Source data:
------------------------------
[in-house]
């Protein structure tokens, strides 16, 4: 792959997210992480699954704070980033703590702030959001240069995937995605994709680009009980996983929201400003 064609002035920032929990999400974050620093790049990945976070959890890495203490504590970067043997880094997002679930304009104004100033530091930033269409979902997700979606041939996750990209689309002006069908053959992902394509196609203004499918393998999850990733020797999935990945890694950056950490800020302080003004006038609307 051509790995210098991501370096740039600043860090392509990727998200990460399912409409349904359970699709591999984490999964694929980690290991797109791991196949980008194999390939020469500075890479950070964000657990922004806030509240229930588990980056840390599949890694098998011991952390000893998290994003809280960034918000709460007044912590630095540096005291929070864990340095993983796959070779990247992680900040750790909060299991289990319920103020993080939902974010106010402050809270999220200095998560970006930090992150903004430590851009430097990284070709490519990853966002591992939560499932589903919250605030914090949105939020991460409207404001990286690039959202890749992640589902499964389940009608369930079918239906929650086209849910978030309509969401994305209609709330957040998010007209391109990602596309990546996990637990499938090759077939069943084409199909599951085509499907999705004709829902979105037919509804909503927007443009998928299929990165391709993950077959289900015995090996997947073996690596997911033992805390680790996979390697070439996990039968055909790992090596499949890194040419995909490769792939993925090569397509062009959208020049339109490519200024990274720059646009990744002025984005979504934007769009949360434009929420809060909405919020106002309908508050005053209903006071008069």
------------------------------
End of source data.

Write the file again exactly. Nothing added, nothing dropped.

[in-house]
């Protein structure tokens, strides 16, 4: 792959997210992480699954704070980033703590702030959001240069995937995605994709680009009980996983929201400003 064609002035920032929990999400974050620093790049990945976070959890890495203490504590970067043997880094997002679930304009104004100033530091930033269409979902997700979606041939996750990209689309002006069908053959992902394509196609203004499918393998999850990733020797999935990945890694950056950490800020302080003004006038609307 051509790995210098991501370096740039600043860090392509990727998200990460399912409409349904359970699709591999984490999964694929980690290991797109791991196949980008194999390939020469500075890479950070964000657990922004806030509240229930588990980056840390599949890694098998011991952390000893998290994003809280960034918000709460007044912590630095540096005291929070864990340095993983796959070779990247992680900040750790909060299991289990319920103020993080939902974010106010402050809270999220200095998560970006930090992150903004430590851009430097990284070709490519990853966002591992939560499932589903919250605030914090949105939020991460409207404001990286690039959202890749992640589902499964389940009608369930079918239906929650086209849910978030309509969401994305209609709330957040998010007209391109990602596309990546996990637990499938090759077939069943084409199909599951085509499907999705004709829902979105037919509804909503927007443009998928299929990165391709993950077959289900015995090996997947073996690596997911033992805390680790996979390697070439996990039968055909790992090596499949890194040419995909490769792939993925090569397509062009959208020049339109490519200024990274720059646009990744002025984005979504934007769009949360434009929420809060909405919020106002309908508050005053209903006071008069």